Comparing Digital Platforms


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I’m just going to forge ahead on this topic of digital comics. It’s the most interesting thing going on right now for me, and I’m glad to say I’m not alone. Alex De Campi has also been writing a column at Bleeding Cool on her experiences getting her comics on different digital platforms. Her column this week provides a pretty extensive rundown of all the different companies she’s been working with or has tried to contact, as well as some commentary on her interactions with them.

Incidentally, I’m the friend mentioned in Alex’s column who recommended Comic Works. This is a site that I hooked up with early because I liked their approach and they seemed to be in it for the right reasons. They’ve had some technical issues that have delayed the launch or their new site, but I’m still holding out hope for them. It’s not like they’re the only ones who’ve had problems launching on time. And they’ve been great at communicating with me along the way. I’ll write a column on them as soon as they get going.

But the clear winner for me so far is the iPhone application I wrote about last week, Comixology Comics. This has not only been operating consistently for several months now, but it’s developed the best system so far for making comics easy to read on the iPhone. And the iPhone has also been the early winner as far as the best platform on which to read digital comics. It may have its drawbacks, such as the small screen, but considering there isn’t any other device that has made it any more enjoyable on a bigger screen, the iPhone gets points for portability and convenience.

So now that I’ve had my comics on Comixology for a couple of weeks, and I have my new iPod touch where I can read the comics on the app, I was excited to hear that David Steinberger, the creator of Comixology would be at a party at Bergen Street Comics in Brooklyn this past Saturday night (the party was for the release of a Zuda book called High Moon, but since the writer for that also has a new comic, Box 13, on Comixology, they combined the party).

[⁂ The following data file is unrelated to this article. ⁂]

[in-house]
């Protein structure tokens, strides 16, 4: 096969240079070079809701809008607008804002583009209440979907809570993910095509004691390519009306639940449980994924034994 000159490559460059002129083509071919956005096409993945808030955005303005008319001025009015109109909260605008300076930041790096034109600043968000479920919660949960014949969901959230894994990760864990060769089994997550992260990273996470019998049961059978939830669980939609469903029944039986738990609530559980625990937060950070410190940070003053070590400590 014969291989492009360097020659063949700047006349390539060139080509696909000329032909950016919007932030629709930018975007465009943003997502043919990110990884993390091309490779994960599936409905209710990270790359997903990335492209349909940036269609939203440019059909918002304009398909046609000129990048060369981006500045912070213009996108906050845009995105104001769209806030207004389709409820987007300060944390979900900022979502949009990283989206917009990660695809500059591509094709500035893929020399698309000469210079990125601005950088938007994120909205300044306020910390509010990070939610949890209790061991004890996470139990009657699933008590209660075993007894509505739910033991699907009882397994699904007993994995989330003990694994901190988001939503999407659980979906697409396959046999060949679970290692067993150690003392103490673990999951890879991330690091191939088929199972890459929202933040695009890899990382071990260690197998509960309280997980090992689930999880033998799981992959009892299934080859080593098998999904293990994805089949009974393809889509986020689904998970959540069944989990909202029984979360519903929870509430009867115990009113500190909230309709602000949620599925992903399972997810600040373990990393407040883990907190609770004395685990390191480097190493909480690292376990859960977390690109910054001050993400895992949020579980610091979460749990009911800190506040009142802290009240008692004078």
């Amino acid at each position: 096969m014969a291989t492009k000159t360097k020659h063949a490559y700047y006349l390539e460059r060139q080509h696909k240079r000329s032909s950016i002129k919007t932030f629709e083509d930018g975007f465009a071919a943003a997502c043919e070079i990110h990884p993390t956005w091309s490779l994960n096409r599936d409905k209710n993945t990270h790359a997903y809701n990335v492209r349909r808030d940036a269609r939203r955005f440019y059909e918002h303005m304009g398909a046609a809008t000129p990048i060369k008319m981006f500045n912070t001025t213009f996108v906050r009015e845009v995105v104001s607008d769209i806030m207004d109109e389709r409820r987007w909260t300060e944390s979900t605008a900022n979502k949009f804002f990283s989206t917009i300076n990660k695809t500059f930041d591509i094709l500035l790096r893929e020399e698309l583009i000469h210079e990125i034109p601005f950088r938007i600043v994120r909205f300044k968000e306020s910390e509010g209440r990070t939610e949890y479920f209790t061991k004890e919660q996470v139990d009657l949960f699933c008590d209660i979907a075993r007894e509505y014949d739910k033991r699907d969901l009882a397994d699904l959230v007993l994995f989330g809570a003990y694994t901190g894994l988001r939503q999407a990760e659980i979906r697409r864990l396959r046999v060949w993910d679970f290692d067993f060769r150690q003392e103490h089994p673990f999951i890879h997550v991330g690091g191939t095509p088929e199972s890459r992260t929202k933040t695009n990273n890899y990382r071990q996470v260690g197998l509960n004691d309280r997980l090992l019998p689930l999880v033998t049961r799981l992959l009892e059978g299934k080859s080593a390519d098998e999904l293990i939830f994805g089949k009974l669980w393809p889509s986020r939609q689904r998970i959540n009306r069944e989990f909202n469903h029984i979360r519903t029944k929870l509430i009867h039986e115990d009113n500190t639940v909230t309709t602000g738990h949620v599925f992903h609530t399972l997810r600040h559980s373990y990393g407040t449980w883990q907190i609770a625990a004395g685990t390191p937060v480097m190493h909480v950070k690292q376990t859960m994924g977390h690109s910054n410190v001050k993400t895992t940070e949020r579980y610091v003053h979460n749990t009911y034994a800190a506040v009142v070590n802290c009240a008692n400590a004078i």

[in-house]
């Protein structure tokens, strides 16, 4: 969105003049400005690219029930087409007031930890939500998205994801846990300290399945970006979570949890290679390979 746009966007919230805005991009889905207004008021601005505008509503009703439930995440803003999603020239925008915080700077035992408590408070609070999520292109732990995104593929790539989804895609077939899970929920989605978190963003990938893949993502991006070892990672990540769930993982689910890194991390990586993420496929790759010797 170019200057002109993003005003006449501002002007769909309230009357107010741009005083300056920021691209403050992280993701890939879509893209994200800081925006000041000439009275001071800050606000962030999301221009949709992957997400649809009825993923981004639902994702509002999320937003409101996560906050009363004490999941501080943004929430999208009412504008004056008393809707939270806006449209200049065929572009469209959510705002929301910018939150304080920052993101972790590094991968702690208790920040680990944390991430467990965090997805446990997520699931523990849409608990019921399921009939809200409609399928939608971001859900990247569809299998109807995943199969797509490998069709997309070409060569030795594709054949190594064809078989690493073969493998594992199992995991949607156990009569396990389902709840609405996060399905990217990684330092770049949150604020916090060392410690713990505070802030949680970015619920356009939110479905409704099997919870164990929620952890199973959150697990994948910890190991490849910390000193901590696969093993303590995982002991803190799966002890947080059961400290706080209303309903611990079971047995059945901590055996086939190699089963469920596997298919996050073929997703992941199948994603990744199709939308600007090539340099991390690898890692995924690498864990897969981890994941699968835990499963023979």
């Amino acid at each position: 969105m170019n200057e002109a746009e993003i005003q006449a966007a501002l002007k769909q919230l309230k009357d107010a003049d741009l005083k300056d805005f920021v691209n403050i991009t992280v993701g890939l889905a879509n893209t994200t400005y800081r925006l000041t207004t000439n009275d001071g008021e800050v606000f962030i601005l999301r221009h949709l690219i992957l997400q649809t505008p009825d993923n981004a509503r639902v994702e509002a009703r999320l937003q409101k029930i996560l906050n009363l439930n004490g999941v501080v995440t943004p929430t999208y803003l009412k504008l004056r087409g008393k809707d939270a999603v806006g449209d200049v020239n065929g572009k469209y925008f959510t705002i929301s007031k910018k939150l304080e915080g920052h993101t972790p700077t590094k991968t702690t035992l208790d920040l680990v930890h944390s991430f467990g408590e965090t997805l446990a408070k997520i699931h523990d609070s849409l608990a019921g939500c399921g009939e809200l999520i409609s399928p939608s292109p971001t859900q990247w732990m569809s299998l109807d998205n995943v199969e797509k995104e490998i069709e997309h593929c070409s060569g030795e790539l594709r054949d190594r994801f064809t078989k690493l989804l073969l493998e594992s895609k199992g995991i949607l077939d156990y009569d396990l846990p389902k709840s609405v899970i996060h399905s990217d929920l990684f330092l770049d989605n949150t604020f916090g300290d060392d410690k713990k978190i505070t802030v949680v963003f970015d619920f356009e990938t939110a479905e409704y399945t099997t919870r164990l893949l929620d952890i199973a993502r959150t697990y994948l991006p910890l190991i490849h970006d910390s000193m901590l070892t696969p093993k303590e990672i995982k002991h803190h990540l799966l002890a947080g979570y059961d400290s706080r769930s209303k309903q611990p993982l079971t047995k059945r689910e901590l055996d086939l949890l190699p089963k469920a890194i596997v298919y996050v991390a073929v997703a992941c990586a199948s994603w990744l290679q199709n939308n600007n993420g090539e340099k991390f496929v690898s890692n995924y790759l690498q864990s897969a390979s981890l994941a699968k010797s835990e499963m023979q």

I went to talk to David for a followup from last week’s column, and just to tell him how much I enjoyed his app. The first thing I learned is that the app is now free. When I wrote the column last week I said that it cost 99 cents, so my apologies to anyone who jumped on it right away and paid your 99 cents, although my hope is that anyone who has the app knows that it’s well worth it. I paid for it and don’t mind.

It turns out that David had always wanted it to be free but Apple was resistant to the idea at first. They were worried that people would be bothered by an app that was free, but then required purchases within the app, which isn’t really the case because the Comixology app contains over 60 free comics, so you can get hours of reading in for free anyway. Maybe Apple finally realized this and changed their policy accordingly.

Also, one of my biggest concerns from last column was that I felt that the comics should be available on more platforms than just the iPhone and iPod touch. David let me know that they were moving in the direction of making the comics on Comixology available on more devices.

The market for mobile devices and e-readers is just being born, so we’ll need a pretty fluid system. Considering Comixology already has the best system for giving readers the option to adjust the settings for when they see the full page versus panel by panel, and for choosing whether the navigation happens automatically or not, I can see the transition to other devices, with varying screen sizes, happening quite fluidly.

And as much as I started off with the principle that my approach was to put my comics up on a number of different servers and see how they do with it, the early success of Comixology and how they have proven to have both the best communication with independent creators, as well as one of the most forward thinking approaches, is making me consider just going with one.

For now, I’ll leave my stuff up with some of the other guys and see if any more of them can get off the ground, but for now, Comixology is definitely leading the pack.


Tyler Chin-Tanner started his own publishing company, A Wave Blue World, and writes and draws layouts for Adrenaline, its flagship series.
© 2009 Tyler Chin-Tanner.  All rights reserved.
Email: tyler@awaveblueworld.com

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